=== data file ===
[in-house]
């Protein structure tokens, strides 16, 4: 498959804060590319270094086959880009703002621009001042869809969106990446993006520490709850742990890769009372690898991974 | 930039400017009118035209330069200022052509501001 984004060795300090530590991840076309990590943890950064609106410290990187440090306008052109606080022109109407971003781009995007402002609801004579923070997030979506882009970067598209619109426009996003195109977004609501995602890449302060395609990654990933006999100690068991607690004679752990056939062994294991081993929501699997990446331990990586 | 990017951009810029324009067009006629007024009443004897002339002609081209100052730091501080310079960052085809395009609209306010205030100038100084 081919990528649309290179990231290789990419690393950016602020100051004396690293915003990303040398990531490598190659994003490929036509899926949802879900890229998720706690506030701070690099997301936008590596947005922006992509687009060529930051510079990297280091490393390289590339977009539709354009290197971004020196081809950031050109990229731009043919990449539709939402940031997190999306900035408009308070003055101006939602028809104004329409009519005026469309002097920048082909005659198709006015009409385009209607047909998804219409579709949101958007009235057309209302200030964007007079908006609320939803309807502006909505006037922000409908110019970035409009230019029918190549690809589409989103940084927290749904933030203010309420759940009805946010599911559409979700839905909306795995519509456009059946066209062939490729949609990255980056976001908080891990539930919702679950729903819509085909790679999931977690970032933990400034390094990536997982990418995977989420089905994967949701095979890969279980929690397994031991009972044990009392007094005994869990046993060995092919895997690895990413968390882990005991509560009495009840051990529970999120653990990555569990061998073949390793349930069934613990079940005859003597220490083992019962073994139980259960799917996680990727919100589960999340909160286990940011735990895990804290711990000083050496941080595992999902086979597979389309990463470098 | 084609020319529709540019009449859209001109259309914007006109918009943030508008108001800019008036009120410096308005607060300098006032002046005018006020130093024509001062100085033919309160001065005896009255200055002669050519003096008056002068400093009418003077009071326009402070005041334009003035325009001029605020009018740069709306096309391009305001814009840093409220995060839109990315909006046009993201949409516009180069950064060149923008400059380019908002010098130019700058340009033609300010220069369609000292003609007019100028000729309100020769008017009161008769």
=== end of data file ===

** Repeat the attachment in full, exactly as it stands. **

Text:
[in-house]
């Protein structure tokens, strides 16, 4: 498959804060590319270094086959880009703002621009001042869809969106990446993006520490709850742990890769009372690898991974 | 930039400017009118035209330069200022052509501001 984004060795300090530590991840076309990590943890950064609106410290990187440090306008052109606080022109109407971003781009995007402002609801004579923070997030979506882009970067598209619109426009996003195109977004609501995602890449302060395609990654990933006999100690068991607690004679752990056939062994294991081993929501699997990446331990990586 | 990017951009810029324009067009006629007024009443004897002339002609081209100052730091501080310079960052085809395009609209306010205030100038100084 081919990528649309290179990231290789990419690393950016602020100051004396690293915003990303040398990531490598190659994003490929036509899926949802879900890229998720706690506030701070690099997301936008590596947005922006992509687009060529930051510079990297280091490393390289590339977009539709354009290197971004020196081809950031050109990229731009043919990449539709939402940031997190999306900035408009308070003055101006939602028809104004329409009519005026469309002097920048082909005659198709006015009409385009209607047909998804219409579709949101958007009235057309209302200030964007007079908006609320939803309807502006909505006037922000409908110019970035409009230019029918190549690809589409989103940084927290749904933030203010309420759940009805946010599911559409979700839905909306795995519509456009059946066209062939490729949609990255980056976001908080891990539930919702679950729903819509085909790679999931977690970032933990400034390094990536997982990418995977989420089905994967949701095979890969279980929690397994031991009972044990009392007094005994869990046993060995092919895997690895990413968390882990005991509560009495009840051990529970999120653990990555569990061998073949390793349930069934613990079940005859003597220490083992019962073994139980259960799917996680990727919100589960999340909160286990940011735990895990804290711990000083050496941080595992999902086979597979389309990463470098 | 084609020319529709540019009449859209001109259309914007006109918009943030508008108001800019008036009120410096308005607060300098006032002046005018006020130093024509001062100085033919309160001065005896009255200055002669050519003096008056002068400093009418003077009071326009402070005041334009003035325009001029605020009018740069709306096309391009305001814009840093409220995060839109990315909006046009993201949409516009180069950064060149923008400059380019908002010098130019700058340009033609300010220069369609000292003609007019100028000729309100020769008017009161008769």